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Think of a duck breast (in French, magret de canard) as a good steak with a crisp crust of fat. Like a good steak, it is best served medium-rare. As the duck breast cooks, it renders its fat, which bastes the lean breast meat. You need a good layer of fat between the skin and the meat to achieve the perfect combination of crisp skin and juicy meat. The duck breasts will spit and sputter, so I recommend using a splatter screen, which will minimize cleanup and keep all the fat in the pan.

Duck is often paired with fruit, and although this combination is often too sweet, the acidity of blackberries strikes a perfect balance with the rich duck meat. Fat Fat-Cooked Fries (page 152) and a green vegetable would go well with this dish.

Serves 4

  • 2 boneless duck breast halves, about 8 to 10 ounces / 225 to 285 g each
  • Sea salt and freshly ground black pepper
  • 1 large orange
  • 1 shallot, finely chopped
  • 1/2 cup / 125 ml port
  • 11/3 cups / 6 ounces / 175 g blackberries

Remove the duck breasts from the refrigerator 30 minutes before cooking. Score the skin in a crosshatch pattern, cutting through the skin and fat but not cutting the meat. Season both sides with salt and pepper and set aside.

Finely grate the zest of the orange and set aside. Squeeze enough juice to measure 1/4 cup / 60 ml.

Place a heavy frying pan over high heat. When it is hot, add the breasts, skin side down. Reduce the heat to medium, cover the pan with a splatter screen, and cook for 5 minutes. Pour off the fat, set aside, and continue to cook the breasts, skin side down, for another 5 minutes.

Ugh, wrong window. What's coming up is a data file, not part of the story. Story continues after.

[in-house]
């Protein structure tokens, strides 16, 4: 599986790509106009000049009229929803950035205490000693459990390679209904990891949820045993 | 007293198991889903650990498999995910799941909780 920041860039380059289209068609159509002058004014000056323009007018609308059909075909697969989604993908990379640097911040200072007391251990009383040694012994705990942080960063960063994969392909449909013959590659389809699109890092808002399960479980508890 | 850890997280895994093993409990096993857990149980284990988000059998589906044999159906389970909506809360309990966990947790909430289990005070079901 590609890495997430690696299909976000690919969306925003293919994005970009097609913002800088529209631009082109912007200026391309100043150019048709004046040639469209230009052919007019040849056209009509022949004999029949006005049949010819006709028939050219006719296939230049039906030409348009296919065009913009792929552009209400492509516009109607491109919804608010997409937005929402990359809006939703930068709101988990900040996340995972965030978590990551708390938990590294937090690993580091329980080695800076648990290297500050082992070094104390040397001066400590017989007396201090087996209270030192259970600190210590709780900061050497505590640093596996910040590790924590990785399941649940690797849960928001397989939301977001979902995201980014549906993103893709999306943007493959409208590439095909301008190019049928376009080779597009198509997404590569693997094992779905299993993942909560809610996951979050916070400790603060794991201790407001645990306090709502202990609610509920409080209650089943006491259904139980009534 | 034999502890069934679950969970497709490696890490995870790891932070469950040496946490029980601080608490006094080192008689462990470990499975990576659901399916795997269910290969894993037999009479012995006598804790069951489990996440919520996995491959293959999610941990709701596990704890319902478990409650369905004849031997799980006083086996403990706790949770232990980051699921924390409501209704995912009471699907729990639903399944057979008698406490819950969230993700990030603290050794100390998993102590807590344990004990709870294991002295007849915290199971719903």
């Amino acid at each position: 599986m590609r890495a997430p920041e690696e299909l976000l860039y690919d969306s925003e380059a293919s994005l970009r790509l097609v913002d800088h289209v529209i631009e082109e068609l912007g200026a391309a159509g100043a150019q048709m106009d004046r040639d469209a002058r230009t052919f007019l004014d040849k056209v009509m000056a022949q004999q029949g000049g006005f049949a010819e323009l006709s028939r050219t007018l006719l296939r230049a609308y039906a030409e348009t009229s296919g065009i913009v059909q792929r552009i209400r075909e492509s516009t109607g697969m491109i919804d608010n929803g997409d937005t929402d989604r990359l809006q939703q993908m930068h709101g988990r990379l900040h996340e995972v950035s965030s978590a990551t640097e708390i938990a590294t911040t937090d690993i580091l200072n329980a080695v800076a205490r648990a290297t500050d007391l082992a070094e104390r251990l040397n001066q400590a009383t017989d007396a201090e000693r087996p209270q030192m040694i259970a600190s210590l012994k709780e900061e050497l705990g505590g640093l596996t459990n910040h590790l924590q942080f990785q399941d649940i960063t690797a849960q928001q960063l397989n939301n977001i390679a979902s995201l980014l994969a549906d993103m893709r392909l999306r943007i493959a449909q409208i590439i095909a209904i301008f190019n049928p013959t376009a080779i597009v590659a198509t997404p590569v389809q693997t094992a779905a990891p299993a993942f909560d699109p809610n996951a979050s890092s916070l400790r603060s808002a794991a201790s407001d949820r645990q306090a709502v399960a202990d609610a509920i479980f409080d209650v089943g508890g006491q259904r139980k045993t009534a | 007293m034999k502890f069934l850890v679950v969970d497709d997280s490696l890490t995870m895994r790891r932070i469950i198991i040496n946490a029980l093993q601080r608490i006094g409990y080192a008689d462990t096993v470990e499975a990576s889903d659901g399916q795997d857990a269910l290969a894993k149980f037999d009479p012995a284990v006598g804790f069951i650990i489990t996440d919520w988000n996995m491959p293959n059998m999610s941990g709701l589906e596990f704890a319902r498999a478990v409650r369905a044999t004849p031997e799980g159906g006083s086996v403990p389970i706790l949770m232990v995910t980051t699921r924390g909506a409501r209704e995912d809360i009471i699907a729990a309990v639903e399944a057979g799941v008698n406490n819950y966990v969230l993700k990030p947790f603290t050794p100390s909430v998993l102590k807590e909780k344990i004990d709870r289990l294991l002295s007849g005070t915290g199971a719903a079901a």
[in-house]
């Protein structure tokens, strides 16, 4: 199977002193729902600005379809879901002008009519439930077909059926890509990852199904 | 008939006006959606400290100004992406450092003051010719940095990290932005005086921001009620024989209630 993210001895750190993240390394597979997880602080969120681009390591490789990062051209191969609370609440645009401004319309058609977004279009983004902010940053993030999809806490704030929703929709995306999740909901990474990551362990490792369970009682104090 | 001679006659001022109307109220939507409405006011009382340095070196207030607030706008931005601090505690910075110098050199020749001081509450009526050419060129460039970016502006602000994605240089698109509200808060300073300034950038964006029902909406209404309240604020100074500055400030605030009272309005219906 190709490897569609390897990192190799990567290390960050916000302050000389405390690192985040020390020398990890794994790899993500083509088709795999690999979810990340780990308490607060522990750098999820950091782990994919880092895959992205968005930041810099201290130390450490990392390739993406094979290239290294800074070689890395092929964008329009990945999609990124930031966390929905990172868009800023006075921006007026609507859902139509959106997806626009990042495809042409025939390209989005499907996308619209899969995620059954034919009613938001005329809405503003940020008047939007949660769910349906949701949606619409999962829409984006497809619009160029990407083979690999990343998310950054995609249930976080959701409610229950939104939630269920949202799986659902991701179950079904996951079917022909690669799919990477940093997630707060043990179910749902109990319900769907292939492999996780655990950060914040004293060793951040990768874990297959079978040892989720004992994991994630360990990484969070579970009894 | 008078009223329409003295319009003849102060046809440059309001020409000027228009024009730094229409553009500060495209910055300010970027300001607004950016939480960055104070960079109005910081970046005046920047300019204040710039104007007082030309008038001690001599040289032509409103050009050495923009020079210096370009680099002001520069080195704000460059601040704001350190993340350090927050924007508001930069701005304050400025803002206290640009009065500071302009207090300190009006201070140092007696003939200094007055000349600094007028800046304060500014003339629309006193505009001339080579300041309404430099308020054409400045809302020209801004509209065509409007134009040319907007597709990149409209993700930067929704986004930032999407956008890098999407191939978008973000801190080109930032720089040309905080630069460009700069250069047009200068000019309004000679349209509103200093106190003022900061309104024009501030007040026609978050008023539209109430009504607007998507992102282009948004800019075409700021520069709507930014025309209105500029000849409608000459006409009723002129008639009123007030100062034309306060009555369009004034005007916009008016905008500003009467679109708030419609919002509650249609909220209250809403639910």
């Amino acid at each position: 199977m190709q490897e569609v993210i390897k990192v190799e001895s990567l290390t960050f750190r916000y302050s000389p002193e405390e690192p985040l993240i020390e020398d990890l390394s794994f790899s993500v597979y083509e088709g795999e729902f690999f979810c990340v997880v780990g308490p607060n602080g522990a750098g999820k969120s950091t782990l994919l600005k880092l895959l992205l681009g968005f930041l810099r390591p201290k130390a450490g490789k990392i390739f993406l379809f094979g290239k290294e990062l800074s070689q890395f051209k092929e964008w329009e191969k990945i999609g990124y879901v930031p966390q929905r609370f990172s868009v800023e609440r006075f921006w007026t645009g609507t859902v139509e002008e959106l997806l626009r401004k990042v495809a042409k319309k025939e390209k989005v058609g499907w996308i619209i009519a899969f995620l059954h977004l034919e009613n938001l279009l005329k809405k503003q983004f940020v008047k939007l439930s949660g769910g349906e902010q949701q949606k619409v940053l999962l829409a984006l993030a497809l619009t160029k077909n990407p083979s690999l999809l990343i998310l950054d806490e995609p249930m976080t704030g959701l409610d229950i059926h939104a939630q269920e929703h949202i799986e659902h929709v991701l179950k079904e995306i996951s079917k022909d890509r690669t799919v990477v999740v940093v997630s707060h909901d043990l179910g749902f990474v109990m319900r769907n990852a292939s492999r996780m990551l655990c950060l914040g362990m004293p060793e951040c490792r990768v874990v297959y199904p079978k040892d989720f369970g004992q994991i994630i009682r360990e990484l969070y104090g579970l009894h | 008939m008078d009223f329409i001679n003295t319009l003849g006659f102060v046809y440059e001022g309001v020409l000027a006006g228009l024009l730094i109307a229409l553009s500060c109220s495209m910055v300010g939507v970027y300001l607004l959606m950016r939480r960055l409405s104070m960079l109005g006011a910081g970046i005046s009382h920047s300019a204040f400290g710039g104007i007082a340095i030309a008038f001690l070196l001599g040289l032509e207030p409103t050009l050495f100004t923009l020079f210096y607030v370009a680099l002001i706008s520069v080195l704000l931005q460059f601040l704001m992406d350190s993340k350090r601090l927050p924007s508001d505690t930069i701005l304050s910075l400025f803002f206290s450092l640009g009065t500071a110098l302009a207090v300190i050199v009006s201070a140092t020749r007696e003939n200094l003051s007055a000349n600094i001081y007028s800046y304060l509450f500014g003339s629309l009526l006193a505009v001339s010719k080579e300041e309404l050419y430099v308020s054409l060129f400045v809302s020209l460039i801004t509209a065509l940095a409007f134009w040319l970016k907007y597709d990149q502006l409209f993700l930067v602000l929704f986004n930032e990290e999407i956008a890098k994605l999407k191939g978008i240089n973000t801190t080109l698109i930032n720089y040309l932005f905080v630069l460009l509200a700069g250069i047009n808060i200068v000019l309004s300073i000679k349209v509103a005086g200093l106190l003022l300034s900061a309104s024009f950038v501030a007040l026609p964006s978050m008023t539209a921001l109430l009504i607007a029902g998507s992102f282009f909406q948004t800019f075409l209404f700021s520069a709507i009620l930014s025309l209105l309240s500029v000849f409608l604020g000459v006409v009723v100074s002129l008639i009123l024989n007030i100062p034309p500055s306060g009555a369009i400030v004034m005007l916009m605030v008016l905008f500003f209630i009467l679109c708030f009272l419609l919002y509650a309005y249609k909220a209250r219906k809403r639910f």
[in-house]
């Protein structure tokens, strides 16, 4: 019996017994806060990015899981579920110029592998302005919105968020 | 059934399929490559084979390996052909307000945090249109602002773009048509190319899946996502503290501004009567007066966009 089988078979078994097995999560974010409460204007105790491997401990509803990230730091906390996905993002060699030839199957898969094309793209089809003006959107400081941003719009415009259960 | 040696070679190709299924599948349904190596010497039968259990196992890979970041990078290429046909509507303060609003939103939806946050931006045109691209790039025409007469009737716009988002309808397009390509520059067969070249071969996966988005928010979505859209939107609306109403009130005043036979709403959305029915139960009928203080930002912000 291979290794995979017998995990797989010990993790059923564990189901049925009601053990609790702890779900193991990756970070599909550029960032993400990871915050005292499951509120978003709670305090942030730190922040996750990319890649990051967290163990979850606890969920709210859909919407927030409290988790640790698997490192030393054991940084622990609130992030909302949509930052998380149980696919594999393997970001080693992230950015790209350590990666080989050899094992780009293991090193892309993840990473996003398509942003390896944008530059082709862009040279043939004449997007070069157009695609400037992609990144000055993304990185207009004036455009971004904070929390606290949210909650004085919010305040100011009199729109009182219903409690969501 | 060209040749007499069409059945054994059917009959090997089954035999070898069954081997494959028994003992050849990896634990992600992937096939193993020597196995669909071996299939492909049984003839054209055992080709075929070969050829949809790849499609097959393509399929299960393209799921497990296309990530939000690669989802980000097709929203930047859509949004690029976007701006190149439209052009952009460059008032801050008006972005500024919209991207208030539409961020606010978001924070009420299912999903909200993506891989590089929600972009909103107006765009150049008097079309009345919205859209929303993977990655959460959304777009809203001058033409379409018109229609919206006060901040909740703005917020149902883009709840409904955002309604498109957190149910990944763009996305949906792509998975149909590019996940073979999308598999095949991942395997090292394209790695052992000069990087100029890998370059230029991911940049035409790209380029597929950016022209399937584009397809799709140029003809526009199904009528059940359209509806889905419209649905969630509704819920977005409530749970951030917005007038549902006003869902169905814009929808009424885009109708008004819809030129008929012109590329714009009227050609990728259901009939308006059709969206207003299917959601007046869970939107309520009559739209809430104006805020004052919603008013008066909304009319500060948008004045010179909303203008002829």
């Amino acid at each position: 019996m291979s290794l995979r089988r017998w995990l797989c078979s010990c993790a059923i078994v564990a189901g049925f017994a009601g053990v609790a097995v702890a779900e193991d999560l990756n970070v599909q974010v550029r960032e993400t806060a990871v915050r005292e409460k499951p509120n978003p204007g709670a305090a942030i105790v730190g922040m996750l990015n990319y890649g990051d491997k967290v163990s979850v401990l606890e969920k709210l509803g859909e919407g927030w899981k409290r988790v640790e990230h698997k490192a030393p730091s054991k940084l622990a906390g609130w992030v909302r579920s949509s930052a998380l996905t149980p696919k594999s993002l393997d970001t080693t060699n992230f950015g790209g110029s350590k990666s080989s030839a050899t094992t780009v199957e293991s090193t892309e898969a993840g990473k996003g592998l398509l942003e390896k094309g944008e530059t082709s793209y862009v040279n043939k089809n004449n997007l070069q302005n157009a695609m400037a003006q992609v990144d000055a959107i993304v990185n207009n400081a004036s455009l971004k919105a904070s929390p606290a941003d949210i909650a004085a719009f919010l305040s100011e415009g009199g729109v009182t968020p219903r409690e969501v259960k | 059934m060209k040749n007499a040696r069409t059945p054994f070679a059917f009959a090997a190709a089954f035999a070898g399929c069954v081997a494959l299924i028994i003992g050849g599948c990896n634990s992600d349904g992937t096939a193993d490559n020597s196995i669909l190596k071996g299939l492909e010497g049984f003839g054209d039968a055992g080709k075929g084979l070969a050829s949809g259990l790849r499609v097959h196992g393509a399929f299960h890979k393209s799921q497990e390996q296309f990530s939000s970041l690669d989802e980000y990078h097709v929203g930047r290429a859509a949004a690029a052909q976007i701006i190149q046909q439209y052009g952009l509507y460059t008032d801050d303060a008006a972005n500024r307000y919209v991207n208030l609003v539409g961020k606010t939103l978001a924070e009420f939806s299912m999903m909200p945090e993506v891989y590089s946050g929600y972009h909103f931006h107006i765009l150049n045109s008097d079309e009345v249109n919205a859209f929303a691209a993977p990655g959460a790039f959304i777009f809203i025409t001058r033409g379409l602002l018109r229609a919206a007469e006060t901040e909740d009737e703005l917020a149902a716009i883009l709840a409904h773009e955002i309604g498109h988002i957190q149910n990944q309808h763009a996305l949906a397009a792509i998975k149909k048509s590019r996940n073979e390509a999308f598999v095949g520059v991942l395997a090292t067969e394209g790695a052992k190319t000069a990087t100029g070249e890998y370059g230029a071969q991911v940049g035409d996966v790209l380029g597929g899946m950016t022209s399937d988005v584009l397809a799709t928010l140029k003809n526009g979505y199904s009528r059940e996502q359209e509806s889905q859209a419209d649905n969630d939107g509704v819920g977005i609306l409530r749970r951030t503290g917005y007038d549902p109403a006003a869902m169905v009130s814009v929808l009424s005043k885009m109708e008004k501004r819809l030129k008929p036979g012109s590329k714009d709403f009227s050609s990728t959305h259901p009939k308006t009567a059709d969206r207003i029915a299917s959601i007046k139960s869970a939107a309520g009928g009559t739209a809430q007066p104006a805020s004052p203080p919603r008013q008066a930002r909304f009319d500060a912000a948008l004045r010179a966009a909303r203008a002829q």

Pour off any excess fat, turn the breasts over, and cook for another 2 to 5 minutes, depending on the thickness of the breasts. To test doneness, press the meat side of the breast with your finger; it should feel soft and spongy. Transfer the cooked breasts to a plate, cover loosely with aluminum foil, and leave to rest for 5 minutes.

Pour off all but about 2 tablespoons of the fat in the pan. Add the shallot and cook over medium heat, stirring, until softened. Add the port and bring to a boil. Deglaze the pan, using a wooden spoon to scrape up the browned bits from the bottom. Add the orange zest, juice, and blackberries, lower the heat, and simmer until the liquid is slightly reduced and the berries are warm and softened. Season with salt and pepper.

Cut the duck breasts into thick slices and serve with the sauce.

Variation To serve the duck breast as a warm salad, replace half the orange juice with 2 tablespoons of wine vinegar. Toss together some frisée and watercress, top with the sliced duck breast, and pour over the warm sauce.